• Restore data integrity to the background investigations database. The manipulation of this database could include the alteration of clearances or the deletion of records as a means of disrupting our workforce and obfuscating the insertion of falsified records. Today, the only sound practice is the sequestration of data until confidence can be restored and the entirety of these records can be revalidated and verified. Anything less falls short of the data integrity our security clearance system relies upon.
  • Ensure security of the OPM networks. Until we can be certain that false records or “back doors” — sophisticated programming to maintain monitoring or disruption capabilities — were not left on the network, damage remains to be done.
  • Enhance continuous monitoring and evaluation of cleared personnel. Our national security workforce has never been more vulnerable to blackmail or coercion, which puts government employees, as well as their family members and close associates, in harm’s way. In response we should provide training to identify and report apparent overtures by foreign agents, offer support to those who feel their personal histories place them at higher risk of being targeted, and be vigilant to identify suspicious insider behavior immediately.
  • Incorporate private sector and intelligence community information architectures into OPM’s network security plans and records governance. One reaction to this breach is to call for returning the personnel records of intelligence officers to their own agencies. As chairman of the INSA Security Policy Reform Council, which has worked for more than five years on how to make our security clearance process more integrated and efficient, I believe this could be a step back from the reciprocity of clearances that we need across government. However, there is clearly room for OPM or another organization to more effectively replicate the cybersecurity architecture and information protection policies implemented on classified networks in government and the private sector to protect personnel data.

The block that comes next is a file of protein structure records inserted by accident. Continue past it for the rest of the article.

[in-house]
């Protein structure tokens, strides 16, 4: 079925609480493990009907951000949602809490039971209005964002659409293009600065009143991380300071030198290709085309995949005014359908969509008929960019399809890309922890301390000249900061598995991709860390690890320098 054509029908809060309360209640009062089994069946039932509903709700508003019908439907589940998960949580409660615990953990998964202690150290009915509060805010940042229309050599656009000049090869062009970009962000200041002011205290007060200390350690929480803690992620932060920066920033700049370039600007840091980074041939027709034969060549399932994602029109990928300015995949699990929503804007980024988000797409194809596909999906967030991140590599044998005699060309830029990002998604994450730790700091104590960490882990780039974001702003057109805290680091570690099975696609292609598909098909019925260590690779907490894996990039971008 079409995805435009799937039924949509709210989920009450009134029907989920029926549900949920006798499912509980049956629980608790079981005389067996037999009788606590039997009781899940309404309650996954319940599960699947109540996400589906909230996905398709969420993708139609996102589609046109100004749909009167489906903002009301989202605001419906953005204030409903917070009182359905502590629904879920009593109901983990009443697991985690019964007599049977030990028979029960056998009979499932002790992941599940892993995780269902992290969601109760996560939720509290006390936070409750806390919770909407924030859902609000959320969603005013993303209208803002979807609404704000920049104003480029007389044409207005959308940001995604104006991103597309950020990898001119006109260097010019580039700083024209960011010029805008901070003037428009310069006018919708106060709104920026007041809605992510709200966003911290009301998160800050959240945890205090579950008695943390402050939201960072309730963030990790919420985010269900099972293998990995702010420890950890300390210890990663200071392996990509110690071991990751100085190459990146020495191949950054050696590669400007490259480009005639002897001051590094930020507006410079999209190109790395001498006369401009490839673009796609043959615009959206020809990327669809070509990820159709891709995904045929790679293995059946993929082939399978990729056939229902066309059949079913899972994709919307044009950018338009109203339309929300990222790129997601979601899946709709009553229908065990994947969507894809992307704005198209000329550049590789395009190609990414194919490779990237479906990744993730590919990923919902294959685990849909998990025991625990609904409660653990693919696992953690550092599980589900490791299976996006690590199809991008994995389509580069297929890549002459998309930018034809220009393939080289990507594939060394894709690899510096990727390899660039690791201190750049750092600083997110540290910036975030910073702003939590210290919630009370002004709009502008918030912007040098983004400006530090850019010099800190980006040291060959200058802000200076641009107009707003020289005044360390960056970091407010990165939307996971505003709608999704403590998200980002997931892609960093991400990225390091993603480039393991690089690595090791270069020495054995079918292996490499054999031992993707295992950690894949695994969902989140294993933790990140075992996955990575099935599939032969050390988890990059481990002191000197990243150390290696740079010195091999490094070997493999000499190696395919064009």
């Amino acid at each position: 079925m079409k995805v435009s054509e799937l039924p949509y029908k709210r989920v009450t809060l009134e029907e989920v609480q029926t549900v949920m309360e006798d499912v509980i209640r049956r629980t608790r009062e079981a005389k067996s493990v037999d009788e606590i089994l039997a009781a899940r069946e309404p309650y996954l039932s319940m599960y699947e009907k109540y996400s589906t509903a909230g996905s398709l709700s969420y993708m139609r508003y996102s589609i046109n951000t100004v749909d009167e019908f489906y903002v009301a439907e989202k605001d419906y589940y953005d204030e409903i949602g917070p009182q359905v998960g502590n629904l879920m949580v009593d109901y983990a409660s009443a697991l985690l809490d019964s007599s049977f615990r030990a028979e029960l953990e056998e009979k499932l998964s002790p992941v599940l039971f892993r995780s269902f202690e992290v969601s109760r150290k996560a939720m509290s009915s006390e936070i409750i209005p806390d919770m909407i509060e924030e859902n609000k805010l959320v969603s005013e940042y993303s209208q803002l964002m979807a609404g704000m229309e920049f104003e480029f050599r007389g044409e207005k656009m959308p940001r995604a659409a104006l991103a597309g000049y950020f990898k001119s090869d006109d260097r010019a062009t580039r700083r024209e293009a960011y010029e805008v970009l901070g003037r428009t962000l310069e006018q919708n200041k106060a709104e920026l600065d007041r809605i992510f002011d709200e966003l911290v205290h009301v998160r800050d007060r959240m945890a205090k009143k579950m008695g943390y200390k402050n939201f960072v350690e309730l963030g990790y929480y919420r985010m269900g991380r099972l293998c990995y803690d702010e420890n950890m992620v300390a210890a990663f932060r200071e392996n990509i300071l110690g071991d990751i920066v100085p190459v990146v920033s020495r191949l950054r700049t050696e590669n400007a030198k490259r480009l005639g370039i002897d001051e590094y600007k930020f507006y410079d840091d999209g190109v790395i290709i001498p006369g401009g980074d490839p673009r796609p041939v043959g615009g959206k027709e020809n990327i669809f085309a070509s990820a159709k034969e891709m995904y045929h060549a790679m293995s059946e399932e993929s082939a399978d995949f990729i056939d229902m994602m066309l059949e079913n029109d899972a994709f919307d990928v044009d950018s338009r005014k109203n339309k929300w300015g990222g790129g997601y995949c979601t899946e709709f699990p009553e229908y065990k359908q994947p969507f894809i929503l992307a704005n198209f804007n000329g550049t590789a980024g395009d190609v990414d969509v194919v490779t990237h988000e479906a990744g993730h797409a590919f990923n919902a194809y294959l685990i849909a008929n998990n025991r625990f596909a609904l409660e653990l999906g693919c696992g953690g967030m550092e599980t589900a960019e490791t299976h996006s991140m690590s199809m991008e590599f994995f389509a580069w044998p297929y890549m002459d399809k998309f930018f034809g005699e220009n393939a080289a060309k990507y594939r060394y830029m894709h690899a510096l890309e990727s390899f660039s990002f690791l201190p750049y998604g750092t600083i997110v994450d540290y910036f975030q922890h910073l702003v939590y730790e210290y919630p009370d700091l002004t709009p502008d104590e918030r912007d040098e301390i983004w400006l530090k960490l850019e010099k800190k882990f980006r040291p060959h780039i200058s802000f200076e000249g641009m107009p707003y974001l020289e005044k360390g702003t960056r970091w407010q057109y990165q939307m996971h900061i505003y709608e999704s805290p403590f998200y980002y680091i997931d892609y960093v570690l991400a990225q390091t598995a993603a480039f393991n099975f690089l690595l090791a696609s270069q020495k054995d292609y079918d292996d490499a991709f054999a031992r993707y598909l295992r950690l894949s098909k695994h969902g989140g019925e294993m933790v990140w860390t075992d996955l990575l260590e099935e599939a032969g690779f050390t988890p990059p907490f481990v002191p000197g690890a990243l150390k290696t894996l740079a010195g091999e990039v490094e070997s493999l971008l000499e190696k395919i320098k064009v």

• Assume a stronger cyber deterrence posture. This breach changes the game completely, and has officials acknowledging that we must do more to deter such attacks. Left unsaid is that the best defense must at least include robust offensive capabilities. We should not be shy to say so, and provide the clear direction, authorities and resources to our intelligence agencies to enhance human and technical collection against our adversaries in cyberspace.

Let this breach be a touchstone for lasting and significant public-private collaboration to bolster our nation’s cybersecurity resiliency. Possibly the worst thing we can do is follow routine breach protocols and continue with business as usual. At a minimum, an independent review needs to be done as soon as possible to fully assess the damage and make recommendations.

Beyond OPM, there are other agencies who are stewards of sensitive data that must remain beyond the reach of those who would do us harm. The Food and Drug Administration and Centers for Disease Control and Prevention are but just two civilian agencies whose data, in the wrong hands, could endanger thousands, even millions of Americans. Can we afford to wait until it’s too late again?

We must candidly acknowledge the severity of these attacks, the sophisticated targeting risks it presents – now and into the foreseeable future – and accept the responsibility to mitigate the consequences today.

Charles Allen is chairman of the Security Policy Reform Council at the Intelligence and National Security Alliance, and principal at The Chertoff Group. He is a former undersecretary for intelligence & analysis at the Department of Homeland Security and served in the CIA for more than four decades.